One Tomato at a Time: Feeding the World with Controlled Environment Agriculture

Tomatoes grown with controlled environment agriculture

A simple insalata caprese served to bring about a possible, worldwide agricultural revolution in Tucson, Ariz.

Each tomato in the Capri-style dish was a product of gardening perfection, grown within a precise range of “Goldilocks” (not too hot, not too cold) temperatures with a steady supply of light, carbon dioxide, water, and nutrients. Each bite and burst of fresh-off-the-vine tang only reminds, “Yes, food can and should taste this good.”


The lucky few who enjoyed the salad—along with grilled eggplant, squash, fruit, and watermelon juice—were University of Arizona scientists attending the Research and Reports Retreat on Aug. 19 hosted by the Controlled Environment Agriculture Center (CEAC). 
Nina Fedoroff, professor of biology at Penn State and AAAS president, gave the keynote address.
By 2050, Fedoroff warned, world population would reach nine billion. Scientists must figure out how to squeeze every ounce of agricultural productivity to double the food supply. All this, she said, while simultaneously facing climate change, new biofuel demands, and pressure to reduce agriculture’s ecological footprint if the planet is to preserve what’s left of its biodiversity.

“The amount of arable land hasn’t changed in more than half a century. This means that the amount of arable land per person will decrease by half,” she said. “I think we need to think of new ways. We need to think of the entire system. We have to think about the water, the energy, and the land.”
Shaping up to be one of those new ways”is controlled environment agriculture, said Gene Giacomelli, a horticultural engineer. As director of CEAC, he’s seen the center grow from its roots as a project to improve the living standards of communities in the Arizona desert to changing the way scientists view the future of farming.

Already, however, CEAC-designed high-tech greenhouses are producing nearly 10 times more produce—tomatoes, for example—as conventional farms with only a tenth or less of the resources. What’s more, it’s a feat that can be accomplished anywhere.

“It’s providing food in places when and where we want it,” Giacomelli said. “It’s Biology 101: Everything is based on the plant. The plant provides you oxygen, purifies the water, and gives you the food.”

Consider the work of soon-finished agricultural graduate student Lane Patterson on the South Pole Food Growth Chamber, a CEAC-designed greenhouse that has operated for six years providing fresh produce including cucumbers, melons, and a variety of tomatoes to researchers at the South Pole research station. Patterson maintains control of the chamber from a computer station in Tucson. Based on hydroponics, the chamber is a closed system that recycles a high percentage of its materials. Sensors tightly control air temperature, humidity, and carbon dioxide. Special water-cooled lights provide the energy for plant growth.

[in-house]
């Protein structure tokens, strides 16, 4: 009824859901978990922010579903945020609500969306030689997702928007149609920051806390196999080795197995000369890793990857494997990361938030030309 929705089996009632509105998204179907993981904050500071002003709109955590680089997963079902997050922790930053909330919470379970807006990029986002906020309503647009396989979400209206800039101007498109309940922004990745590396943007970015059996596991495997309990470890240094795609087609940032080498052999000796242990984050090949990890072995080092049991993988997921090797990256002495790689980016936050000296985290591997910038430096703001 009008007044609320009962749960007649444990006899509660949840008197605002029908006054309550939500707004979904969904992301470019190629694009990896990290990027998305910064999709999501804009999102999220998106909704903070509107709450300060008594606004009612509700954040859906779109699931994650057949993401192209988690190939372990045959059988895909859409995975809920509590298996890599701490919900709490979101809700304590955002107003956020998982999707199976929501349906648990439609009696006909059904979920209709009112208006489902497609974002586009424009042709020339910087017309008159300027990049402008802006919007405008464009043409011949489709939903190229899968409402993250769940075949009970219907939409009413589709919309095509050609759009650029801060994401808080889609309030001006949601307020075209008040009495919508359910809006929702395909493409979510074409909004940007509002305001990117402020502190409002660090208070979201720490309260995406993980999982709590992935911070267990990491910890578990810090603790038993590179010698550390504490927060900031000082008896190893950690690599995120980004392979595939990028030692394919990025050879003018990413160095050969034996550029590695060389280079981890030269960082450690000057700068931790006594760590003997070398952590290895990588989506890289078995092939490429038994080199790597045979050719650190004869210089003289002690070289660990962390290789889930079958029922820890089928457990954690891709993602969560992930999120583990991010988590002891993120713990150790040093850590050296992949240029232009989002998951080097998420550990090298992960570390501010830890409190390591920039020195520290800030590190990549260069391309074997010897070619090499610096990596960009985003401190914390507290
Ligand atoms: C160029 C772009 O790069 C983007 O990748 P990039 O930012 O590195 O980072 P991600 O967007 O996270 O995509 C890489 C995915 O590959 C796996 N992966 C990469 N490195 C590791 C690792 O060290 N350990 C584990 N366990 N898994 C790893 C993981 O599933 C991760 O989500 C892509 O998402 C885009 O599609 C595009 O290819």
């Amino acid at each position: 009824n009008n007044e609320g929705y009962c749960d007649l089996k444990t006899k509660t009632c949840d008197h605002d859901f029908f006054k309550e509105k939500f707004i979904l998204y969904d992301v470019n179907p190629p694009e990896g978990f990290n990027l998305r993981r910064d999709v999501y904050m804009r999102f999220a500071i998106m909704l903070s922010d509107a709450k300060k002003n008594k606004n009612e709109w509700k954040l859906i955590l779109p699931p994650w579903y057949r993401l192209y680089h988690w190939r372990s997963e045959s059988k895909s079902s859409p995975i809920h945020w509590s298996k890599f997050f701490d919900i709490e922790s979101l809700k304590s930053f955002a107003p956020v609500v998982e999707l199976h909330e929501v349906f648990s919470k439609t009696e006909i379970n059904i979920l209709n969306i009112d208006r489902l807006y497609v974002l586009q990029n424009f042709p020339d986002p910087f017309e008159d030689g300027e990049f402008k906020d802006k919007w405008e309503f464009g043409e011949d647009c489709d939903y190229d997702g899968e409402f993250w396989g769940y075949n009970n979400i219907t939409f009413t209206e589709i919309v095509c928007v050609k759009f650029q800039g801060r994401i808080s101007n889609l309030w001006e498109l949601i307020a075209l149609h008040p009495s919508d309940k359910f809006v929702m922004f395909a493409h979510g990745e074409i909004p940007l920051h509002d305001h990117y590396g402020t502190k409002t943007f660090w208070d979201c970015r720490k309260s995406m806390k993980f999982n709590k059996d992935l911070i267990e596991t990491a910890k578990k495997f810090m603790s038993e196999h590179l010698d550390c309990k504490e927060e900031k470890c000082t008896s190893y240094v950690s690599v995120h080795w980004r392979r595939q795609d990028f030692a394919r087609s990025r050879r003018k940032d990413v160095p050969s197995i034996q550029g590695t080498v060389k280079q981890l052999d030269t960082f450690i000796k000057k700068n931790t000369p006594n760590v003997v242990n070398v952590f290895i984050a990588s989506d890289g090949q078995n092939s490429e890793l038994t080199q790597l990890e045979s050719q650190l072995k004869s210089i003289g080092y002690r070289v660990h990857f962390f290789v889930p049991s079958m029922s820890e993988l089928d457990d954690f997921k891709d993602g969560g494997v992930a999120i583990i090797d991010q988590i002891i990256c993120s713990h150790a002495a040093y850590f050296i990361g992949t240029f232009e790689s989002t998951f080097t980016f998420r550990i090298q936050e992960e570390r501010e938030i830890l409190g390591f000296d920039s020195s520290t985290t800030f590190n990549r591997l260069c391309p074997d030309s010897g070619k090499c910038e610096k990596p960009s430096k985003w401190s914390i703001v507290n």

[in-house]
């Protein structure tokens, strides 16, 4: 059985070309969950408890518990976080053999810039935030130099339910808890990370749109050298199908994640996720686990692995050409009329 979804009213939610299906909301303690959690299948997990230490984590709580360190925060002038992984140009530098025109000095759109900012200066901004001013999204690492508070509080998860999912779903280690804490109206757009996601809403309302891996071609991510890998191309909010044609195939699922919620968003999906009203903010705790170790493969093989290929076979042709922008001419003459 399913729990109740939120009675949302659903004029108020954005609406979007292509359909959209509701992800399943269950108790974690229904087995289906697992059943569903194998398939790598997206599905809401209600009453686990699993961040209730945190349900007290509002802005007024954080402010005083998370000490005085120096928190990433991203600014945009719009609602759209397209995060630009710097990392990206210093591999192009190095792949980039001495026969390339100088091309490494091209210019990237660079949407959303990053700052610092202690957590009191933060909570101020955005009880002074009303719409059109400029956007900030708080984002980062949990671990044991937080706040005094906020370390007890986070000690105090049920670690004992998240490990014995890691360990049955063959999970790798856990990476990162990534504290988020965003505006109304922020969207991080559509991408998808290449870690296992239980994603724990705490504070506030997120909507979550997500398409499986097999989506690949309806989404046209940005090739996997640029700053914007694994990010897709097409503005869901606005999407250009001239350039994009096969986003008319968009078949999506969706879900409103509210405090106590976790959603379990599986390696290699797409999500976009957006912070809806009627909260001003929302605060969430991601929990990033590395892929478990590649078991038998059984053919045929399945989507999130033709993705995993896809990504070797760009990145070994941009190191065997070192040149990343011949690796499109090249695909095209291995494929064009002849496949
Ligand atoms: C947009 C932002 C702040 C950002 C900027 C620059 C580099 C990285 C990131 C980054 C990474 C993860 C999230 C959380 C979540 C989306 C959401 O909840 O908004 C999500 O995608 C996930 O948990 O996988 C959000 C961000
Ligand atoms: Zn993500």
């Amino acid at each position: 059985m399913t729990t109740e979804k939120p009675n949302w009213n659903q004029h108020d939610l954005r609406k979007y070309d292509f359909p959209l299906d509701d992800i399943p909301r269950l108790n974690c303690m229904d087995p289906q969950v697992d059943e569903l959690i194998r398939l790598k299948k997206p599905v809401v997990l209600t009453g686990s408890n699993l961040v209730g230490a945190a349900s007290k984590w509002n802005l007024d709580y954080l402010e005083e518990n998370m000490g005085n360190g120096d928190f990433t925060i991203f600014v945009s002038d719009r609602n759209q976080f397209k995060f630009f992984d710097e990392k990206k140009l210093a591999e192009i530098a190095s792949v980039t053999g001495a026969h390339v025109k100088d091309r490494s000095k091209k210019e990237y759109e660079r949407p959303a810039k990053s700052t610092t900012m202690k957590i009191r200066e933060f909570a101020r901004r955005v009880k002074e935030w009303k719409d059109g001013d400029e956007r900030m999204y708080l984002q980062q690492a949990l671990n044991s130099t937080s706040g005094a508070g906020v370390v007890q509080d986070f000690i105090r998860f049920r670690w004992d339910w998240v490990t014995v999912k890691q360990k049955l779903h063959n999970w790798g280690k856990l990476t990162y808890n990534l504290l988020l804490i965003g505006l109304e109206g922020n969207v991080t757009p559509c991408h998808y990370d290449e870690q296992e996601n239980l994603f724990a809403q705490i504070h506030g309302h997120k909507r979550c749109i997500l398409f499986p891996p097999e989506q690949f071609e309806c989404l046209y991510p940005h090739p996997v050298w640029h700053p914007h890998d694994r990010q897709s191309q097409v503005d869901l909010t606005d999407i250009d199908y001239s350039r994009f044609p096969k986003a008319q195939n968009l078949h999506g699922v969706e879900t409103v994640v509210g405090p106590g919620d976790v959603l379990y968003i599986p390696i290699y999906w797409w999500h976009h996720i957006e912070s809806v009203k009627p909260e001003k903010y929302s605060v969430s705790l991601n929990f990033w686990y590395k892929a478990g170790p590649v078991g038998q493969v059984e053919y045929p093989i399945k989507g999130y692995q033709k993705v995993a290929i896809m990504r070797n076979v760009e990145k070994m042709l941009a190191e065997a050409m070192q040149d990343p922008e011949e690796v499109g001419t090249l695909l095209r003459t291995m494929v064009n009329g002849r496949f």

When operating at peak capacity, the chamber can provide each researcher three salads a day year-round, an incredible feat for a greenhouse at the bottom of the world (and that could one day feed astronauts on the moon). Unfortunately, Patterson said, the chamber only has its lights on a third of the time to save on electricity costs. These costs, however, may be a thing of the past with new advances in CEAC research coming from the labs of Mirat Kacira and Cheri Kabota.

Kacira’s greenhouse systems and plant sensory monitoring technology simulates any weather condition, computes airflow, and monitors growth of all the plants. Through use of thermal imaging, for example, his system can detect the onset of a nutrient deficiency well before the naked human eye. By improving efficiency of resources, he sees huge potential in savings.

CEAC Faculty, Students, Staff, Guests (me on the right)

Savings may also come from introduction of light-emitting diode (LED) lamps. Kabota studies just how much LED light and what kind—red light, blue light, or both—is needed to stimulate growth of plants. Working with other universities, the plan is to grow plants with the least amount of LED light possible.

Eventually, Giacomelli says, CEAC advances will be welcome news for investors who are bringing controlled environment agriculture to urbanized areas such as New York or Montreal, but whose operating costs are also hampered mainly by electricity usage.

One of these companies is owned and run by Fedoroff’s own daughter and her boyfriend. Lufa Farms of Montreal is covered in photovoltaic panels, re-circulates all its water, and is sealed to exclude insects and eliminate need for pesticides and herbicides.

“It’s a pretty high tech, high-intensity facility, and it grows lovely vegetables,” Fedoroff said. These urban farms, she said, could be the answer (along with genetic engineering) needed to feed the world of the future.  

She added, “What it does that I think is extremely important to be mindful of is it brings agriculture back to the city. We’ve separated it. It’s important psychologically and brings the value.”

As if the promise of fresh, flavorful, garden-variety tomatoes for available year-round for salads and sandwiches wasn’t enough!

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